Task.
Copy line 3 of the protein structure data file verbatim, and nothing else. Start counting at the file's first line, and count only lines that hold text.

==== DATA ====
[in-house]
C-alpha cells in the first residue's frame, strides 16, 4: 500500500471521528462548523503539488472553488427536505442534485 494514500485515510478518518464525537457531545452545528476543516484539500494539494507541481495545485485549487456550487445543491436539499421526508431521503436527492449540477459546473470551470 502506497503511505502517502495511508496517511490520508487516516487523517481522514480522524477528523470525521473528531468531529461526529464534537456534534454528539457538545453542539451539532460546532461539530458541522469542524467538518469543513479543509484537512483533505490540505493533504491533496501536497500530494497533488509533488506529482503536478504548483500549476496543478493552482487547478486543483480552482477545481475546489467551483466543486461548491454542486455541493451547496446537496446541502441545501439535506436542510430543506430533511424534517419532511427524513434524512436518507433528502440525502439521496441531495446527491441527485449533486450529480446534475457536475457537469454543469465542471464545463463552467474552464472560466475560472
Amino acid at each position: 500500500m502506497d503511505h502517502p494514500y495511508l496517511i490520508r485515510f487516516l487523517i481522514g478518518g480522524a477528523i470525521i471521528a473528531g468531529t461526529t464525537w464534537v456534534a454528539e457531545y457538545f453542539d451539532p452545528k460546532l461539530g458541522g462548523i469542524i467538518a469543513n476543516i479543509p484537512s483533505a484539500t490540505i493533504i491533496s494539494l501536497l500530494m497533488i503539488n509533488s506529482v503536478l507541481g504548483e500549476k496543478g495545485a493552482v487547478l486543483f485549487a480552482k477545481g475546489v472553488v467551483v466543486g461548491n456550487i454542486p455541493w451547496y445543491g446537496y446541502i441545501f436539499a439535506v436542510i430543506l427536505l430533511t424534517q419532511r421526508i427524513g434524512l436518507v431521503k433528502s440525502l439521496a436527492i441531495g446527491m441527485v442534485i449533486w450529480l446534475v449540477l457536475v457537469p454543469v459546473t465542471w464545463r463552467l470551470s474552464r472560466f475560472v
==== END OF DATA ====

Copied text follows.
Amino acid at each position: 500500500m502506497d503511505h502517502p494514500y495511508l496517511i490520508r485515510f487516516l487523517i481522514g478518518g480522524a477528523i470525521i471521528a473528531g468531529t461526529t464525537w464534537v456534534a454528539e457531545y457538545f453542539d451539532p452545528k460546532l461539530g458541522g462548523i469542524i467538518a469543513n476543516i479543509p484537512s483533505a484539500t490540505i493533504i491533496s494539494l501536497l500530494m497533488i503539488n509533488s506529482v503536478l507541481g504548483e500549476k496543478g495545485a493552482v487547478l486543483f485549487a480552482k477545481g475546489v472553488v467551483v466543486g461548491n456550487i454542486p455541493w451547496y445543491g446537496y446541502i441545501f436539499a439535506v436542510i430543506l427536505l430533511t424534517q419532511r421526508i427524513g434524512l436518507v431521503k433528502s440525502l439521496a436527492i441531495g446527491m441527485v442534485i449533486w450529480l446534475v449540477l457536475v457537469p454543469v459546473t465542471w464545463r463552467l470551470s474552464r472560466f475560472v